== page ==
A storied account of 70s Memphis power pop band Big Star, widely regarded as one of the greatest bands in rock history, and tragically little known in their day. “A boon to members of the Big Star cult.” — Hollywood Reporter
Screened as part of NZIFF 2013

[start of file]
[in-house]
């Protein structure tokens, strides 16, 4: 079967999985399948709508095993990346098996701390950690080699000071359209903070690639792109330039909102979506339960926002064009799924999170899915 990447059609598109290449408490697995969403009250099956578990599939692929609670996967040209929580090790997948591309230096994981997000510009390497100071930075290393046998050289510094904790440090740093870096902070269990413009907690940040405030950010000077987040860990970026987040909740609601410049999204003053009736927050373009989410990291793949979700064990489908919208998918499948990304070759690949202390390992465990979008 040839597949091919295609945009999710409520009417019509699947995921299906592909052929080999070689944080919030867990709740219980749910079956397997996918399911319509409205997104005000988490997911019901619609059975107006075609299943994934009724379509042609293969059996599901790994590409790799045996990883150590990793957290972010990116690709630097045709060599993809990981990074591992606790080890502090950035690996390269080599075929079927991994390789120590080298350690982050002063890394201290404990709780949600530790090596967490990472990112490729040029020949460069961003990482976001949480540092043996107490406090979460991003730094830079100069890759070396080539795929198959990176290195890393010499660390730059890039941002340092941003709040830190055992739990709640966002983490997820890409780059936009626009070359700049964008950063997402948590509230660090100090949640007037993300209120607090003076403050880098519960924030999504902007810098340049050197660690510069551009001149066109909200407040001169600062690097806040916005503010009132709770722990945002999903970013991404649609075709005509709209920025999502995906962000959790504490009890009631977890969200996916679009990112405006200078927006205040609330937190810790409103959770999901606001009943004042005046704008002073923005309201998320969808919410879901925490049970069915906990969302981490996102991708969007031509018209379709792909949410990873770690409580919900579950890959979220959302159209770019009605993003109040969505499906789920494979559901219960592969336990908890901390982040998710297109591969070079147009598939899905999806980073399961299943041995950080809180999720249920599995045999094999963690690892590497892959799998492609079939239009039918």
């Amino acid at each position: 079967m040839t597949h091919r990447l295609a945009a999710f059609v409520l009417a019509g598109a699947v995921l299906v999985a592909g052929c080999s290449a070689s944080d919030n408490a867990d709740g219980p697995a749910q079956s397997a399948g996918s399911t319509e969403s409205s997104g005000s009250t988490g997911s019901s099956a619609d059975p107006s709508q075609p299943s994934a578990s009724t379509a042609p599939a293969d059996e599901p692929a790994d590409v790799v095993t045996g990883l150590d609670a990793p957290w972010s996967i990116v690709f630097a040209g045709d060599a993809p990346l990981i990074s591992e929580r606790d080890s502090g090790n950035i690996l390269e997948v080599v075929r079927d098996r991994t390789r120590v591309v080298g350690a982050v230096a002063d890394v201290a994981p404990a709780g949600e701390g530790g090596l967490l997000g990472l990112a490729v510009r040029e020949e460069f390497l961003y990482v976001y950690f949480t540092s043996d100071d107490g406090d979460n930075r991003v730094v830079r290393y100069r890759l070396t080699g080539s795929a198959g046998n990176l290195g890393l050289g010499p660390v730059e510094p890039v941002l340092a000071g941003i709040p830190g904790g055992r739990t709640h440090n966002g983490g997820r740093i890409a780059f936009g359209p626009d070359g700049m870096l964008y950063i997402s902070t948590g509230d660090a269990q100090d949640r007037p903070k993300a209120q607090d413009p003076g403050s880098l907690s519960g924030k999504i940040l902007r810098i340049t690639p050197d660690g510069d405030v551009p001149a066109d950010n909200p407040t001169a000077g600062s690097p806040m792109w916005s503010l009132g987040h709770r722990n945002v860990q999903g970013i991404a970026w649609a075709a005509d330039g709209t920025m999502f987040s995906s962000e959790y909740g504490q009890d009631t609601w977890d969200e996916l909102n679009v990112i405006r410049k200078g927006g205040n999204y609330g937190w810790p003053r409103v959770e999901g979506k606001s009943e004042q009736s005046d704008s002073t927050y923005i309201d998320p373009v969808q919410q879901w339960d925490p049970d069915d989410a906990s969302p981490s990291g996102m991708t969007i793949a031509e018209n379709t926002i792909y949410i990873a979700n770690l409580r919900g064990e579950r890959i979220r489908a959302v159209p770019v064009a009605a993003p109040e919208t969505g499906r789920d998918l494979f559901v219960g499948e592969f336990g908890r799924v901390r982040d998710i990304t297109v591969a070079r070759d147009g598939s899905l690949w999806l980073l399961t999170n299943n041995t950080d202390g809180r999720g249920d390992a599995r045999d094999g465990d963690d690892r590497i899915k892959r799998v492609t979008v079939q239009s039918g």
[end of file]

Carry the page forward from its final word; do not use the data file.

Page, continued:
The 70s Memphis power pop band Big Star is widely regarded as one of the greatest bands in rock history, which is poor consolation for being one of the most tragically unappreciated in their day. Big Star: Nothing Can Hurt Me traces the origins and history of the band from the late 60s when Alex Chilton, who had rocketed up the charts aged 16 as lead singer with The Box Tops, was already a jaded pop star at the age of 19. His collaboration with Memphis singer-songwriter-guitarist Chris Bell, produced their first album, #1 Record, in 1971. Despite disastrously inept marketing by Stax Records, there were to be two more records, but the band was to implode due to continuing commercial failure, personal differences and the tragic death of Bell in 1978 at the age of 27. Director Drew DeNicola knows his Big Star backwards. He has a profusion of great stories to offer, along with plentiful testimony to the legendary aggression of Chilton, the debilitating diffidence of Bell, and the lonely beauty of the music they began together with Big Star.